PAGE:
Sri Lanka’s government blocks social media amid anti-Muslim rioting

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Anti-Muslim rioting flared again in the hills of central Sri Lanka despite a state of emergency, as the government ordered popular social media networks blocked to stop the violence from spreading.

The police also ordered a curfew across much of the region for the third straight day, trying to calm the situation.

In the small town of Katugastota, Ikram Mohamed, a Muslim, stood outside the wreckage of the textile shop where he worked, after Sinhalese Buddhist mobs set it on fire.

He and the owner had closed the shop on Wednesday morning when police announced the curfew.

They returned to find it destroyed, and clothing and dressmaker dummies smoking in the ruins.

“There are many good Sinhalese people,” he said. “This is being done by a few jealous people.”

Sri Lankan police officers attempt to douse burning shops in Ambatenna, in central Sri Lanka (Rukmal Gamage/AP)
Sri Lankan police officers attempt to douse burning shops in Ambatenna, in central Sri Lanka (Rukmal Gamage/AP)

Muslims own many of the small businesses in Sri Lanka, a fact that many believe has helped make them targets as Buddhist-Muslim relations have worsened in recent years amid the rise of hard-line Buddhist groups, which accuse Muslims of forcing people to convert and destroying sacred Buddhist sites.

Area residents said mobs swept through at least two towns in the central hills, attacking two mosques and a string of Muslim-owned shops and buildings.

An internet company official, meanwhile, said the government had ordered popular social media networks blocked in areas near the violence, and slowed dramatically across the rest of the country.

The official, speaking on condition of anonymity under company policy, said the order was for Facebook, Instagram, Viber and WhatsApp.

Some of those networks appeared to be blocked in Colombo, the capital, while others worked sporadically and very slowly.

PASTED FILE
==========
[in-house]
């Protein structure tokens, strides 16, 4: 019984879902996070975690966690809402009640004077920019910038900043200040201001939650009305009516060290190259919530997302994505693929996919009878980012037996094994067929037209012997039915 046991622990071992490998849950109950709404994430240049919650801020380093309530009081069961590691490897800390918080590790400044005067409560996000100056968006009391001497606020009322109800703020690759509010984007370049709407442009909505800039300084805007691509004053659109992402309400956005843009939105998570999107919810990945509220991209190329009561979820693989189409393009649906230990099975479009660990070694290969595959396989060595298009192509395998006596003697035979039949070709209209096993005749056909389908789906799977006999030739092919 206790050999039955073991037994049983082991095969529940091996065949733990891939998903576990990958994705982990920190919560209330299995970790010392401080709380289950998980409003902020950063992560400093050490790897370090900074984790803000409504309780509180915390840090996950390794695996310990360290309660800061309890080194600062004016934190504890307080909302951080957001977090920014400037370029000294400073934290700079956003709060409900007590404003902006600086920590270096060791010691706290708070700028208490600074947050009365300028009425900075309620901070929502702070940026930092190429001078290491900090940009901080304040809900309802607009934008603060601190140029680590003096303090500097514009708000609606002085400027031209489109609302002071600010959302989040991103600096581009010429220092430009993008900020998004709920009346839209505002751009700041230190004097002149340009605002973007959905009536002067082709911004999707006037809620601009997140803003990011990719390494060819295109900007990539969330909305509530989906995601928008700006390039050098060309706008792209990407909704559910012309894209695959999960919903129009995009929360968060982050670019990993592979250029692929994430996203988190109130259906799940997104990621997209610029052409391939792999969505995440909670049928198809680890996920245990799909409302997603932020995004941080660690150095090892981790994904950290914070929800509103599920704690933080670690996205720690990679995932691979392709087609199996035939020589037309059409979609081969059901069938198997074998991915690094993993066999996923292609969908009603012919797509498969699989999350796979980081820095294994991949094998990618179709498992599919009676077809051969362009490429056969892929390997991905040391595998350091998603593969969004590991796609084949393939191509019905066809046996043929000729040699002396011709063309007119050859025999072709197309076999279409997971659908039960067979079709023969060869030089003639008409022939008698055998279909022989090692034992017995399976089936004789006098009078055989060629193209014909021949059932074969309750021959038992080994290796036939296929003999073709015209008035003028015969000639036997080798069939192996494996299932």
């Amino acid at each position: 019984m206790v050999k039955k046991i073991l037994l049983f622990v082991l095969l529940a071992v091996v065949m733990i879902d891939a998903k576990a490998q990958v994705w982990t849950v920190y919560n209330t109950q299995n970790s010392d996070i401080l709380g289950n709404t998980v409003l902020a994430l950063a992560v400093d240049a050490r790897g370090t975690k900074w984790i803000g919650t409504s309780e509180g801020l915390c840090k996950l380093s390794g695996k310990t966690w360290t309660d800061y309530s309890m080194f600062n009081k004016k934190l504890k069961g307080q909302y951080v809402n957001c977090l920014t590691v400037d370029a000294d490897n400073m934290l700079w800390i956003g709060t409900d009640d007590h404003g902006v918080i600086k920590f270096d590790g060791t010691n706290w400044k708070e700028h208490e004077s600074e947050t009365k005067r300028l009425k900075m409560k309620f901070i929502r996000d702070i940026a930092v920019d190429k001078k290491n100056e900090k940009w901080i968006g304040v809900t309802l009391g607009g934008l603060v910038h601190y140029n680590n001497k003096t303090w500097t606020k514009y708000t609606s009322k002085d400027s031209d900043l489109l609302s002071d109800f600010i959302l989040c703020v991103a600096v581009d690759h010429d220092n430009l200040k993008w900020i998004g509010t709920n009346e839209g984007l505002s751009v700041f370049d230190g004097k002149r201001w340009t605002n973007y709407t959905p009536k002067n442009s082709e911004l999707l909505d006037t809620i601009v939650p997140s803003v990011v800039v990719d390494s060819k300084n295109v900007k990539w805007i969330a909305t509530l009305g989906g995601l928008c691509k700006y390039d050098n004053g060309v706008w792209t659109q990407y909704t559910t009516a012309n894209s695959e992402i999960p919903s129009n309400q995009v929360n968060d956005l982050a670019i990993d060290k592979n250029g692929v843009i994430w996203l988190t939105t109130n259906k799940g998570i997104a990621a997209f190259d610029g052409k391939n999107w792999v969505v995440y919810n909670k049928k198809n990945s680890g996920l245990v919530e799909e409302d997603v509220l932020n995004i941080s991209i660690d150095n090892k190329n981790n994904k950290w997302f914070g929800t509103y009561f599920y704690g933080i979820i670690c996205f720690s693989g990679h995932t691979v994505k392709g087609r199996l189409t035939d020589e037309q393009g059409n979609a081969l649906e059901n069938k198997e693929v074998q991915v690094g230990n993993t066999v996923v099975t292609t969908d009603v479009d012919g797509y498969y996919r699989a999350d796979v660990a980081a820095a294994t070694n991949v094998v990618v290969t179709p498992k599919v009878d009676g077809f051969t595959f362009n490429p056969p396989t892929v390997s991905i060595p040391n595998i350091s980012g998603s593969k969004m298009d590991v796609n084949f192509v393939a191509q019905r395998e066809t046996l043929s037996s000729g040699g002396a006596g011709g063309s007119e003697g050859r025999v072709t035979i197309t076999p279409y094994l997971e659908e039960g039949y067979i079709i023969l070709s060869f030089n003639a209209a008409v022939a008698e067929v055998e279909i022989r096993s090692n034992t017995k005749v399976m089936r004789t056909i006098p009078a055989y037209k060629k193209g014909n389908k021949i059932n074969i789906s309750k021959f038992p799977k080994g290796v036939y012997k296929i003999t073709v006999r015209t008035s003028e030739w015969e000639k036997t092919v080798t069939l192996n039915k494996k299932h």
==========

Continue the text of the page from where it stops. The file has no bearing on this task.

Sri Lanka Violence
Security forces stand near a vandalised building in Digana, a suburb of Kandy, after mobs swept through the town, burning at least 11 Muslim-owned shops and homes (Pradeep Pathiran/AP)

President Maithripala Sirisena declared the state of emergency on Tuesday, though a day later details of the decree remained unclear.

While the hills were flooded with soldiers and policemen ordering people off the street, little, if anything, appeared to have changed elsewhere in the country.

While government officials have not directly accused Buddhist extremists of being behind the violence, many comments appeared aimed at them.

The government will “act sternly against groups that are inciting religious hatred”, Cabinet minister Rauff Hakeem said after a meeting with the president.

The emergency announcement came after Buddhist mobs swept through towns outside Kandy, burning at least 11 Muslim-owned shops and homes.

The attacks followed reports that a Buddhist man had been killed by a group of Muslims. Police fired tear gas into the crowds, and later announced a curfew in the town.

Sri Lanka Violence
Police officers stand guard in Ambatenna, in central Sri Lanka (Rukmal Gamage/AP)

Sri Lanka has long been divided between the majority Sinhalese, who are overwhelmingly Buddhist, and minority Tamils who are Hindu, Muslim and Christian.

The country remains deeply scarred by its 1983-2009 civil war, when Tamil rebels fought to create an independent homeland.

While the rebels were eventually crushed, the Buddhist-Muslim religious divide has taken hold in recent years.